$$S[\phi +\delta \phi ] = \int d^4x\; \mathcal{L}(\phi (x)+\delta \phi (x),\partial \phi (x)+\partial \delta \phi (x))\\ = \int d^4x\; \mathcal{L}(\phi (x),\partial \phi (x)) + (\text{1st order terms = 0 on shell})\\ + \frac{1}{2} \frac{\partial ^2\mathcal{L}}{\partial \phi ^2}(\phi (x),\partial \phi (x)) \,\delta \phi (x) \,\delta \phi (x)\\ + \frac{\partial ^2\mathcal{L}}{\partial \phi \partial (\partial _{\mu }\phi )}(\phi (x),\partial \phi (x)) \,\partial _{\mu }(\delta \phi (x)) \,\delta \phi (x)\\ + \frac{1}{2} \frac{\partial ^2\mathcal{L}}{\partial (\partial _{\mu }\phi )\partial (\partial _{\nu }\phi )}(\phi (x),\partial \phi (x)) \,\partial _{\mu }(\delta \phi (x)) \,\partial _{\nu }(\delta \phi (x))$$

Since the definition of $\frac{\delta ^2 S[\phi ]}{\delta [\phi (x)]\delta [\phi (y)]}$ requires an integral over $x$ and $y$, we introduce it by force now (keeping carefully track of the variable on which the various derivatives act):

$$ = S[\phi ] + \int d^4x \,d^4y \;\delta ^4(x-y) \Big[\\ \frac{1}{2} \frac{\partial ^2\mathcal{L}}{\partial \phi ^2}(\phi (x),\partial \phi (x)) \,\delta \phi (x) \,\delta \phi (y)\\ + \frac{\partial ^2\mathcal{L}}{\partial \phi \partial (\partial _{\mu }\phi )}(\phi (x),\partial \phi (x)) \,\partial ^{(x)}_{\mu }(\delta \phi (x)) \,\delta \phi (y)\\ + \frac{1}{2} \frac{\partial ^2\mathcal{L}}{\partial (\partial _{\mu }\phi )\partial (\partial _{\nu }\phi )}(\phi (x),\partial \phi (x)) \,\partial ^{(x)}_{\mu }(\delta \phi (x)) \,\partial ^{(y)}_{\nu }(\delta \phi (y)) \Big]$$

Now we perform a few IBPs, in the variables $x$ and $y$. The boundary terms will be proportional to either $\delta \phi (x)$ at the $x$ boundary or $\delta \phi (y)$ at the $y$ boundary, and these are typically assumed to be zero when calculating variations. So we get:

$$ = S[\phi ] + \int d^4x \,d^4y \; \Big[\\ \frac{1}{2} \frac{\partial ^2\mathcal{L}}{\partial \phi ^2}(\phi (x),\partial \phi (x)) \,\delta ^4(x-y)\\ - \partial ^{(x)}_{\mu } \left( \frac{\partial ^2\mathcal{L}}{\partial \phi \partial (\partial _{\mu }\phi )}(\phi (x),\partial \phi (x)) \,\delta ^4(x-y) \right)\\ + \frac{1}{2} \partial ^{(x)}_{\mu }\partial ^{(y)}_{\nu } \left( \frac{\partial ^2\mathcal{L}}{\partial (\partial _{\mu }\phi )\partial (\partial _{\nu }\phi )}(\phi (x),\partial \phi (x)) \,\delta ^4(x-y) \right) \Big] \,\delta \phi (x) \,\delta \phi (y) \tag{2}$$

Note that we have used that $\partial ^{(x)}_{\mu }(\delta \phi (y)) = 0$ (that's why we had to somewhat artificially introduce a distinction between the $x$ and $y$ variables before performing the IBPs, otherwise we would be left with $\partial \delta \phi $ terms).

Now, for any function $F$, $F(x)\,\delta ^4(x-y)$ is symmetric with respect to $x \leftrightarrow y$, while the symmetric part of $\partial _{\mu }^{(x)} \left( F(x) \, \delta ^4(x-y) \right)$ is:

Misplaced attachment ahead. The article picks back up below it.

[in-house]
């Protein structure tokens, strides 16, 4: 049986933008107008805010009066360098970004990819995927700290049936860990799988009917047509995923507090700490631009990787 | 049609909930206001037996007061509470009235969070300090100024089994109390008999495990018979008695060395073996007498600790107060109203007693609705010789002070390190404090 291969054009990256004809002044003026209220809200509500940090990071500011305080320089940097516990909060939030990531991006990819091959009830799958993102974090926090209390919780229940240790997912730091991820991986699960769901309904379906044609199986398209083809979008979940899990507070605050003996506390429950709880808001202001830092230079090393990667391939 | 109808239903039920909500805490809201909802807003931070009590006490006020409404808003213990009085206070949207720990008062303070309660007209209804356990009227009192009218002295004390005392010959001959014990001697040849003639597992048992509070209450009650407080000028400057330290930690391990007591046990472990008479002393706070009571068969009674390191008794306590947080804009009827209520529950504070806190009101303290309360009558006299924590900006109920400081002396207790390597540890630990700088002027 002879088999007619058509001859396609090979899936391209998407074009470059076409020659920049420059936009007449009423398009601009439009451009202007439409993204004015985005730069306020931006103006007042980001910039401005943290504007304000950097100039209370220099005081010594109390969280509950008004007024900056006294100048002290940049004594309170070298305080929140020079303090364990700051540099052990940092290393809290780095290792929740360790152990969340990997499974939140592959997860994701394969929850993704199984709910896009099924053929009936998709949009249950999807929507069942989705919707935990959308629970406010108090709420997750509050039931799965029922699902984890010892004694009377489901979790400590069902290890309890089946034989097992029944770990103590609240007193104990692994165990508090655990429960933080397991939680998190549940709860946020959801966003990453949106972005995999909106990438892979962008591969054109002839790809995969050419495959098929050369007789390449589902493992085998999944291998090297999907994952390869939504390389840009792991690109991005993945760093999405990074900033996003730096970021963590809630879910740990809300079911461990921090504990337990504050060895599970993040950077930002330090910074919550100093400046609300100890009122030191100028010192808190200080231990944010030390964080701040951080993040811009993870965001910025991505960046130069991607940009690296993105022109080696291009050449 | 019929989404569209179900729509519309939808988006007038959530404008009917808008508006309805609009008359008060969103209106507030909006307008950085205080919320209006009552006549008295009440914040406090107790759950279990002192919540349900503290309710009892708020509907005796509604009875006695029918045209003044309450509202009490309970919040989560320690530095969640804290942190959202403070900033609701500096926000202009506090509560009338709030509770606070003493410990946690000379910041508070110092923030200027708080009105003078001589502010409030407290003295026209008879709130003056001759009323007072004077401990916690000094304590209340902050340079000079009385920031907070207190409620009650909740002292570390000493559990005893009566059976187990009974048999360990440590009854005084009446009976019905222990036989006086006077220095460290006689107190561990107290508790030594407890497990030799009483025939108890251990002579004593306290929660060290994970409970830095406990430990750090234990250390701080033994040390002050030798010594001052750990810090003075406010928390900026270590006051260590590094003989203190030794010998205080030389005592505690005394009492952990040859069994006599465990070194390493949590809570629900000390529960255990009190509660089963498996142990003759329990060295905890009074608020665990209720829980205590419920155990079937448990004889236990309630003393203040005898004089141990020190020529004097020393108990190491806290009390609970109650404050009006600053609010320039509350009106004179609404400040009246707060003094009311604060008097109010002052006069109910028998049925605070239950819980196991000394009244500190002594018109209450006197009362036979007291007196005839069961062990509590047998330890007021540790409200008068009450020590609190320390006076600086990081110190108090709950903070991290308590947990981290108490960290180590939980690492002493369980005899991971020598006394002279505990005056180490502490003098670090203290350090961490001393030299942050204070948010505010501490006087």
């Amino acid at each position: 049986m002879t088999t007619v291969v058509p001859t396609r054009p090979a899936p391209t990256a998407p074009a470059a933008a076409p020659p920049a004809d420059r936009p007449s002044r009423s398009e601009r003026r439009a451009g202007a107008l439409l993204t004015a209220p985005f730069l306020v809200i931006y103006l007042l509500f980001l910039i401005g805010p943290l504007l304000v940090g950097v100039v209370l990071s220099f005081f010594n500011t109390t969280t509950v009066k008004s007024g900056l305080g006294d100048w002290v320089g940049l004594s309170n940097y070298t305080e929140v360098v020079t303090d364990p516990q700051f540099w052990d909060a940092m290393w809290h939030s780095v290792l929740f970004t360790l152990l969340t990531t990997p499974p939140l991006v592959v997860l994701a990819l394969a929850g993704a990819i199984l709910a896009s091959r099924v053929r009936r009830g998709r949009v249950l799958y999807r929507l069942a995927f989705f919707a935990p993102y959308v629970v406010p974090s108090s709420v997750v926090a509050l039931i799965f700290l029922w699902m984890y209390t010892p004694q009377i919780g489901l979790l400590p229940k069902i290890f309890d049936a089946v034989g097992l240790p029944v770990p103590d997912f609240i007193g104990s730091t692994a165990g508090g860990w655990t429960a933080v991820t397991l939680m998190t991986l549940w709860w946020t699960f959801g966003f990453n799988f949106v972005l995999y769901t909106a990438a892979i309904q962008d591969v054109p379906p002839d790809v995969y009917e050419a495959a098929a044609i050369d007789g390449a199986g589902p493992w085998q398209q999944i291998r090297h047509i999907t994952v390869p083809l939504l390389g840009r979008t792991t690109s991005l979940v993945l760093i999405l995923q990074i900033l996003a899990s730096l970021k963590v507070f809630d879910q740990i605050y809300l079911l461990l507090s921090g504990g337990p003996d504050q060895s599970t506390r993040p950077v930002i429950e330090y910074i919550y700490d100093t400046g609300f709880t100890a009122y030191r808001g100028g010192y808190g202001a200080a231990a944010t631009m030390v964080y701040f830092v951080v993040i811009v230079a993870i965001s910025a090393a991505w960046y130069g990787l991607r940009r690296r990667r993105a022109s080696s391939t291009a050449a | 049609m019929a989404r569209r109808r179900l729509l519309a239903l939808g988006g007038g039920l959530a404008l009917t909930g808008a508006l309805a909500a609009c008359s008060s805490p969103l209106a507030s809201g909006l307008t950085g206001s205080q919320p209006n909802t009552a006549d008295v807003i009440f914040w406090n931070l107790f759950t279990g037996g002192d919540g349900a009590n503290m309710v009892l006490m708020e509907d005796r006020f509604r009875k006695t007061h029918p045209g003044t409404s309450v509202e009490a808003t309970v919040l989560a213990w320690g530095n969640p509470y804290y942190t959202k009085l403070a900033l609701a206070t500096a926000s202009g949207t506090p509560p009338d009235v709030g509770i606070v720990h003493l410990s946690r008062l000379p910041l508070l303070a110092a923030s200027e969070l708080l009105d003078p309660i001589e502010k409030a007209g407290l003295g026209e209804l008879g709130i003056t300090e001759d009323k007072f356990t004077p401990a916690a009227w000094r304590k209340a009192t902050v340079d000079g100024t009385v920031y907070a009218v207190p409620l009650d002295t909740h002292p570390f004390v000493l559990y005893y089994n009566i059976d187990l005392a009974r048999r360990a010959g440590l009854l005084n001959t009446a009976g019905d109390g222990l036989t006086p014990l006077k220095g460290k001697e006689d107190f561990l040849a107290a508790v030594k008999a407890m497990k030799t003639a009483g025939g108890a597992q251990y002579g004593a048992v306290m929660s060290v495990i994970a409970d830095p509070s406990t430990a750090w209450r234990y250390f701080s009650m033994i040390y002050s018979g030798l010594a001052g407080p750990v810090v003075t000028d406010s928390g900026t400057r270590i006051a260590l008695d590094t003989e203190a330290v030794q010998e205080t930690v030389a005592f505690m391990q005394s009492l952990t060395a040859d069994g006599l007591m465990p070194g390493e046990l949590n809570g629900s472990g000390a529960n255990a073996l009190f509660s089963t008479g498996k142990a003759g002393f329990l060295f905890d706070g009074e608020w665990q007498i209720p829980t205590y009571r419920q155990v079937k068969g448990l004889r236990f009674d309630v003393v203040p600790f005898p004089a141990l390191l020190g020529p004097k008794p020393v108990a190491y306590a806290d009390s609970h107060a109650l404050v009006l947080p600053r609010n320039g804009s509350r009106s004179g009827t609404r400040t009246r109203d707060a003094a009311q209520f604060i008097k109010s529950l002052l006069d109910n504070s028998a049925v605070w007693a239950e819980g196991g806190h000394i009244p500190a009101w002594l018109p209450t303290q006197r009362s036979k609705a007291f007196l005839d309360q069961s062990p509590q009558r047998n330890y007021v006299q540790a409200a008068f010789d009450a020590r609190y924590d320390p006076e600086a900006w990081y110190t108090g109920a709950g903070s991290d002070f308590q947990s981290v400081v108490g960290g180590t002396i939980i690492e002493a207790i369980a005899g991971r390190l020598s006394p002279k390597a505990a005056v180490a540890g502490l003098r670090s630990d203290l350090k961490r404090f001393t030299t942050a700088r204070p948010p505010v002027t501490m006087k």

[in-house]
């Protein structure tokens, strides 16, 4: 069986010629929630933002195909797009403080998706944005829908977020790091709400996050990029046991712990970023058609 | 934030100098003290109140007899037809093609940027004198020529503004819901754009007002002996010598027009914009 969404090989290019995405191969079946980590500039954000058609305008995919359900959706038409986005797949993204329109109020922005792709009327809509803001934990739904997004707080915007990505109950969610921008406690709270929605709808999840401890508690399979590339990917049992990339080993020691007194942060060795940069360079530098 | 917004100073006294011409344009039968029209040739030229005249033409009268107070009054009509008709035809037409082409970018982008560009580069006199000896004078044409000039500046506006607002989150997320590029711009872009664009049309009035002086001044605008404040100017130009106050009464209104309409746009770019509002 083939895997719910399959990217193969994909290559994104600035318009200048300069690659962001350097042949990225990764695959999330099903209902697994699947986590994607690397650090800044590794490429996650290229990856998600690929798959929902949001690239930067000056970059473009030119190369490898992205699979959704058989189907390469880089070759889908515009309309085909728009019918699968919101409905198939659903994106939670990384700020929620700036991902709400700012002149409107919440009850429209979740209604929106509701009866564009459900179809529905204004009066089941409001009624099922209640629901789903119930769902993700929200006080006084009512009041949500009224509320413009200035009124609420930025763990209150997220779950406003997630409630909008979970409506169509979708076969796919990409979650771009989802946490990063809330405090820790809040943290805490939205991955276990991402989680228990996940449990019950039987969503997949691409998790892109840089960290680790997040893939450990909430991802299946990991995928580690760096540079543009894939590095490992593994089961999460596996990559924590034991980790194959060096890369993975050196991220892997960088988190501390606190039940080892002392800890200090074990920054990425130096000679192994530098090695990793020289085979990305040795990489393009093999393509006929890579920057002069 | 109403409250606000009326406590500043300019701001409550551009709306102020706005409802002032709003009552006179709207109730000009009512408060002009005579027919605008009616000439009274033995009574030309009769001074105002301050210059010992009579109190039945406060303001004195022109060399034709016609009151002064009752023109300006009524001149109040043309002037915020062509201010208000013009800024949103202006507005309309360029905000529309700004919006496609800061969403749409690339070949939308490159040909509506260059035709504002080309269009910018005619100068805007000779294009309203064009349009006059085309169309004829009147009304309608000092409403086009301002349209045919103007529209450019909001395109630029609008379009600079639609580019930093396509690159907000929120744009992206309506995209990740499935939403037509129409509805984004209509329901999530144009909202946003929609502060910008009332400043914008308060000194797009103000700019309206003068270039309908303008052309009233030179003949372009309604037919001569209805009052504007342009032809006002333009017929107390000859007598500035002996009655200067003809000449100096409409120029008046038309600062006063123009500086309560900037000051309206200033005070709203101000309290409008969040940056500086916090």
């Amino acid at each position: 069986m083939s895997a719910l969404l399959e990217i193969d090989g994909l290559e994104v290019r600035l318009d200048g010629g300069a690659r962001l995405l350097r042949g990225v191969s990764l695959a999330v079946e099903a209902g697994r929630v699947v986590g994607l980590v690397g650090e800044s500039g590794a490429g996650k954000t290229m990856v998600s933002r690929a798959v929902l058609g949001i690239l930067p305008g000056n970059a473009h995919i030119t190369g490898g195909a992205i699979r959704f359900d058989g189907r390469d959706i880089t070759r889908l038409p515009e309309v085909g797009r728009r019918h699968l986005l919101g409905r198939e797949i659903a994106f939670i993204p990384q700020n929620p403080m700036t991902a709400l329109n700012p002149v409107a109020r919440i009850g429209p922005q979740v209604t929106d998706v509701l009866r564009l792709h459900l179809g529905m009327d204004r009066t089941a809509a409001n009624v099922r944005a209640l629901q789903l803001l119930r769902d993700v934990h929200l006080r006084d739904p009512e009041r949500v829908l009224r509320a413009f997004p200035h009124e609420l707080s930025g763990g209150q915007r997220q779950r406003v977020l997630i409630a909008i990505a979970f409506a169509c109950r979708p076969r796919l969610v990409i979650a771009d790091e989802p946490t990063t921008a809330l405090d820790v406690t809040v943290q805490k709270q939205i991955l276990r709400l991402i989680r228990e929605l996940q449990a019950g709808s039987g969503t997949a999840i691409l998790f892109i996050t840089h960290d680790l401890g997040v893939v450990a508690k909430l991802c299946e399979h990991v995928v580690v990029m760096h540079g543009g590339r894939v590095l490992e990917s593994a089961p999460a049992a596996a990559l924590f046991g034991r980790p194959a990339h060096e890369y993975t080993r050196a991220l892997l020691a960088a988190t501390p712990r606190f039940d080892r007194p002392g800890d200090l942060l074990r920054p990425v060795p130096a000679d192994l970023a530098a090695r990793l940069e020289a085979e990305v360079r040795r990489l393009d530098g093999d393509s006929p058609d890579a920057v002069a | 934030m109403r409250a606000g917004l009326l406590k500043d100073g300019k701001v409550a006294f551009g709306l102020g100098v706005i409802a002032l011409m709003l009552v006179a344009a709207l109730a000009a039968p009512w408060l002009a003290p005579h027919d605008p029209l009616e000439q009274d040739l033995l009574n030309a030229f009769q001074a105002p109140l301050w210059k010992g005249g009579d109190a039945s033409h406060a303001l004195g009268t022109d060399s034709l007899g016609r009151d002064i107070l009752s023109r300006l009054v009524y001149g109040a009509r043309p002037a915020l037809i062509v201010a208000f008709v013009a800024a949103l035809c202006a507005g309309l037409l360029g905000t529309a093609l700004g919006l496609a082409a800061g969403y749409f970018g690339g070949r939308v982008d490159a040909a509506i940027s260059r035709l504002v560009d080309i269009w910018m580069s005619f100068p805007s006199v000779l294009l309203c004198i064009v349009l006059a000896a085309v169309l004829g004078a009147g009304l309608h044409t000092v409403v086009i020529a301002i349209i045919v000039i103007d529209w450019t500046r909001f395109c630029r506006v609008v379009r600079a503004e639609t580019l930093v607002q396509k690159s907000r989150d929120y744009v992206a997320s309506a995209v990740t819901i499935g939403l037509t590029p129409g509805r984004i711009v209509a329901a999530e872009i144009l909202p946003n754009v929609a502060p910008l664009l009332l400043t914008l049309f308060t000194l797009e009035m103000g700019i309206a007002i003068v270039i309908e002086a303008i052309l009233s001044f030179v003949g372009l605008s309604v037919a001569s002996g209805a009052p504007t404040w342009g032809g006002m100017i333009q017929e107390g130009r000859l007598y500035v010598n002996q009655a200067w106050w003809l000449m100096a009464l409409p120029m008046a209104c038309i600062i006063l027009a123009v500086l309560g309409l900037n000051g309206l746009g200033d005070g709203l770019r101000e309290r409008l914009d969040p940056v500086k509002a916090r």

$$\frac{1}{2} \big[ \partial _{\mu }^{(x)} \left( F(x) \, \delta ^4(x-y) \right) + \partial _{\mu }^{(y)} \left( F(y) \, \delta ^4(y-x) \right) \big] = \\ = \frac{1}{2} \big[ \left( \partial _{\mu }^{(x)} F(x) \right) \delta ^4(x-y) + F(x) \left( \partial _{\mu }^{(x)} \delta ^4(x-y) \right) + \partial _{\mu }^{(y)} \left( F(y) \, \delta ^4(y-x) \right) \big]\\ = \frac{1}{2} \big[ \left( \partial _{\mu }^{(x)} F(x) \right) \delta ^4(x-y) - F(x) \left( \partial _{\mu }^{(y)} \delta ^4(x-y) \right) + \partial _{\mu }^{(y)} \left( F(y) \, \delta ^4(y-x) \right) \big]\\ = \frac{1}{2} \big[ \left( \partial _{\mu }^{(x)} F(x) \right) \delta ^4(x-y) - \partial _{\mu }^{(y)} \left( F(x) \, \delta ^4(x-y) \right) + \partial _{\mu }^{(y)} \left( F(x) \, \delta ^4(x-y) \right) \big]\\ = \frac{\partial _{\mu }^{(x)} F(x)}{2} \delta ^4(x-y)$$

and, similarly, the symmetric part of $\partial _{\mu }^{(x)} \partial _{\nu }^{(y)} \left( F(x) \, \delta ^4(x-y) \right)$ is:

$$\frac{1}{2} \big[ \partial _{\mu }^{(x)} \partial _{\nu }^{(y)} \left( F(x) \, \delta ^4(x-y) \right) + \partial _{\mu }^{(y)} \partial _{\nu }^{(x)} \left( F(y) \, \delta ^4(y-x) \right) \big] = \\ = \frac{1}{2} \big[ \partial _{\mu }^{(x)} \left( F(x) \, \partial _{\nu }^{(y)} \delta ^4(x-y) \right) + \partial _{\mu }^{(y)} \partial _{\nu }^{(x)} \left( F(x) \, \delta ^4(x-y) \right) \big]\\ = \frac{1}{2} \big[ - \partial _{\mu }^{(x)} \left( F(x) \, \partial _{\nu }^{(x)} \delta ^4(x-y) \right) - \partial _{\nu }^{(x)} \left( F(x) \, \partial _{\mu }^{(x)} \delta ^4(x-y) \right) \big]\\ = \frac{1}{2} \big[ - \left( \partial _{\mu }^{(x)} F(x) \right) \left( \partial _{\nu }^{(x)} \delta ^4(x-y) \right) - F(x) \left( \partial _{\mu }^{(x)} \partial _{\nu }^{(x)} \delta ^4(x-y) \right) - \left( \partial _{\nu }^{(x)} F(x) \right) \left( \partial _{\mu }^{(x)} \delta ^4(x-y) \right) - F(x) \left( \partial _{\nu }^{(x)} \partial _{\mu }^{(x)} \delta ^4(x-y) \right) \big]\\ = - \frac{1}{2} \big[ \left( \partial _{\mu }^{(x)} F(x) \right) \left( \partial _{\nu }^{(x)} \delta ^4(x-y) \right) + \left( \partial _{\nu }^{(x)} F(x) \right) \left( \partial _{\mu }^{(x)} \delta ^4(x-y) \right) \big] - F(x) \left( \partial _{\mu }^{(x)} \partial _{\nu }^{(x)} \delta ^4(x-y) \right)$$